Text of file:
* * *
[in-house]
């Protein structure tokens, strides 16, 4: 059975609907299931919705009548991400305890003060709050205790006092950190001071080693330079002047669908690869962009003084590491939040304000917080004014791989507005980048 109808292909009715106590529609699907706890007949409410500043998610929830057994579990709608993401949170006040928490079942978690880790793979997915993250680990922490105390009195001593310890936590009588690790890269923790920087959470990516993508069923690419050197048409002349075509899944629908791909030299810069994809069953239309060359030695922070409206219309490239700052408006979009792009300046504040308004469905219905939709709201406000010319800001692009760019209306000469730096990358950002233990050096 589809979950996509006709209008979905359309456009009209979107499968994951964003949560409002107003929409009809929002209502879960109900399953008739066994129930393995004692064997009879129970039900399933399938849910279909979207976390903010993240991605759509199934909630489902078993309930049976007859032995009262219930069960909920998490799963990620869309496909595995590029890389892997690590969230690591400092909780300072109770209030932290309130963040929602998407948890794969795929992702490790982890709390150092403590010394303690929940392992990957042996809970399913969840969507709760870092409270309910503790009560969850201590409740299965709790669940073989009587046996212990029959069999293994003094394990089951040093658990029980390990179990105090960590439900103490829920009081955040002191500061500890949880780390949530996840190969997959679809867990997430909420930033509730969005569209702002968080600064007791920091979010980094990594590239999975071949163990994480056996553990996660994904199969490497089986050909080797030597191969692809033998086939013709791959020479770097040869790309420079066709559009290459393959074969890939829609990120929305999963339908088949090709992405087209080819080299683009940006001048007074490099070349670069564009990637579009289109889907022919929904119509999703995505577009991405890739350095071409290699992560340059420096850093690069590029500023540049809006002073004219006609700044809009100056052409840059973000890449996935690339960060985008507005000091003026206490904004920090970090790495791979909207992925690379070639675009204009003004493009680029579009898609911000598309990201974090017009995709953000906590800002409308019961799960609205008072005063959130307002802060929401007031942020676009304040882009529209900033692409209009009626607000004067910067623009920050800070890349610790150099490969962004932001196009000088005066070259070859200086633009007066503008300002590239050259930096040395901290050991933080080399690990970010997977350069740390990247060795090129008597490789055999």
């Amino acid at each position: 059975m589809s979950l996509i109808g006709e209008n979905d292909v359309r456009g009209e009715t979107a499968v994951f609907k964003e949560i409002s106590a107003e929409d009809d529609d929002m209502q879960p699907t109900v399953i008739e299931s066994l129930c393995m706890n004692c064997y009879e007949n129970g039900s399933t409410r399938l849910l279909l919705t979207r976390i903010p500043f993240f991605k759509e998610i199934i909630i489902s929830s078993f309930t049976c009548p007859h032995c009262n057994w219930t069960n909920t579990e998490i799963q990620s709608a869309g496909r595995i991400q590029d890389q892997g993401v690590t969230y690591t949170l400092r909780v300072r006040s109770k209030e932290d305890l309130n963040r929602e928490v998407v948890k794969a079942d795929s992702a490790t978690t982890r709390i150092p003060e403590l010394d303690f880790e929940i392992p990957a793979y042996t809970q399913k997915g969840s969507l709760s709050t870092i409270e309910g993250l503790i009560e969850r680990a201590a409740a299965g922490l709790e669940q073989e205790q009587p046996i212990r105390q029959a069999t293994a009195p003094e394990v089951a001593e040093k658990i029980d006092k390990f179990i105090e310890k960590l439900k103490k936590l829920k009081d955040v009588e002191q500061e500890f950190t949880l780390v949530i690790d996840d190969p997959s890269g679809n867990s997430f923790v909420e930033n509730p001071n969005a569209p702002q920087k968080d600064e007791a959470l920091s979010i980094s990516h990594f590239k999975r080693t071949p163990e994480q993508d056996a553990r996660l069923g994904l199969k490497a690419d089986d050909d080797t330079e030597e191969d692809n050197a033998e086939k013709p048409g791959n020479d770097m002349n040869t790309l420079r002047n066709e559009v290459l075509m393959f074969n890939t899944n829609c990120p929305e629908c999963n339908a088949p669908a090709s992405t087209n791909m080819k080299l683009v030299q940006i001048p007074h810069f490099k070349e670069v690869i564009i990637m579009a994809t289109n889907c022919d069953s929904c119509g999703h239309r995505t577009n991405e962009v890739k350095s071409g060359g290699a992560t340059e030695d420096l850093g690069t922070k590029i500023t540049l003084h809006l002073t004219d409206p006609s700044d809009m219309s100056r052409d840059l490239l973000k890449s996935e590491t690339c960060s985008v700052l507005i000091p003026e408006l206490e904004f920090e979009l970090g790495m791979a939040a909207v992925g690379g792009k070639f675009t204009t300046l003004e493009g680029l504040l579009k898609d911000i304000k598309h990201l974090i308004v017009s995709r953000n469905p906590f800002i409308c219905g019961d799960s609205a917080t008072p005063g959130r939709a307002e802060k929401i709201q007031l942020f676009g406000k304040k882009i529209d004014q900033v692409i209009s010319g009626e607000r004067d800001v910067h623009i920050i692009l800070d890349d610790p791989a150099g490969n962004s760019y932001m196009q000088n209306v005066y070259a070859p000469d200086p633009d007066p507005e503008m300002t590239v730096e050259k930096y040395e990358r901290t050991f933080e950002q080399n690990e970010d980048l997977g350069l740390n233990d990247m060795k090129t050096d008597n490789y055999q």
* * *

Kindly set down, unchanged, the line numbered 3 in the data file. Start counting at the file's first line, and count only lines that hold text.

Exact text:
């Amino acid at each position: 059975m589809s979950l996509i109808g006709e209008n979905d292909v359309r456009g009209e009715t979107a499968v994951f609907k964003e949560i409002s106590a107003e929409d009809d529609d929002m209502q879960p699907t109900v399953i008739e299931s066994l129930c393995m706890n004692c064997y009879e007949n129970g039900s399933t409410r399938l849910l279909l919705t979207r976390i903010p500043f993240f991605k759509e998610i199934i909630i489902s929830s078993f309930t049976c009548p007859h032995c009262n057994w219930t069960n909920t579990e998490i799963q990620s709608a869309g496909r595995i991400q590029d890389q892997g993401v690590t969230y690591t949170l400092r909780v300072r006040s109770k209030e932290d305890l309130n963040r929602e928490v998407v948890k794969a079942d795929s992702a490790t978690t982890r709390i150092p003060e403590l010394d303690f880790e929940i392992p990957a793979y042996t809970q399913k997915g969840s969507l709760s709050t870092i409270e309910g993250l503790i009560e969850r680990a201590a409740a299965g922490l709790e669940q073989e205790q009587p046996i212990r105390q029959a069999t293994a009195p003094e394990v089951a001593e040093k658990i029980d006092k390990f179990i105090e310890k960590l439900k103490k936590l829920k009081d955040v009588e002191q500061e500890f950190t949880l780390v949530i690790d996840d190969p997959s890269g679809n867990s997430f923790v909420e930033n509730p001071n969005a569209p702002q920087k968080d600064e007791a959470l920091s979010i980094s990516h990594f590239k999975r080693t071949p163990e994480q993508d056996a553990r996660l069923g994904l199969k490497a690419d089986d050909d080797t330079e030597e191969d692809n050197a033998e086939k013709p048409g791959n020479d770097m002349n040869t790309l420079r002047n066709e559009v290459l075509m393959f074969n890939t899944n829609c990120p929305e629908c999963n339908a088949p669908a090709s992405t087209n791909m080819k080299l683009v030299q940006i001048p007074h810069f490099k070349e670069v690869i564009i990637m579009a994809t289109n889907c022919d069953s929904c119509g999703h239309r995505t577009n991405e962009v890739k350095s071409g060359g290699a992560t340059e030695d420096l850093g690069t922070k590029i500023t540049l003084h809006l002073t004219d409206p006609s700044d809009m219309s100056r052409d840059l490239l973000k890449s996935e590491t690339c960060s985008v700052l507005i000091p003026e408006l206490e904004f920090e979009l970090g790495m791979a939040a909207v992925g690379g792009k070639f675009t204009t300046l003004e493009g680029l504040l579009k898609d911000i304000k598309h990201l974090i308004v017009s995709r953000n469905p906590f800002i409308c219905g019961d799960s609205a917080t008072p005063g959130r939709a307002e802060k929401i709201q007031l942020f676009g406000k304040k882009i529209d004014q900033v692409i209009s010319g009626e607000r004067d800001v910067h623009i920050i692009l800070d890349d610790p791989a150099g490969n962004s760019y932001m196009q000088n209306v005066y070259a070859p000469d200086p633009d007066p507005e503008m300002t590239v730096e050259k930096y040395e990358r901290t050991f933080e950002q080399n690990e970010d980048l997977g350069l740390n233990d990247m060795k090129t050096d008597n490789y055999q």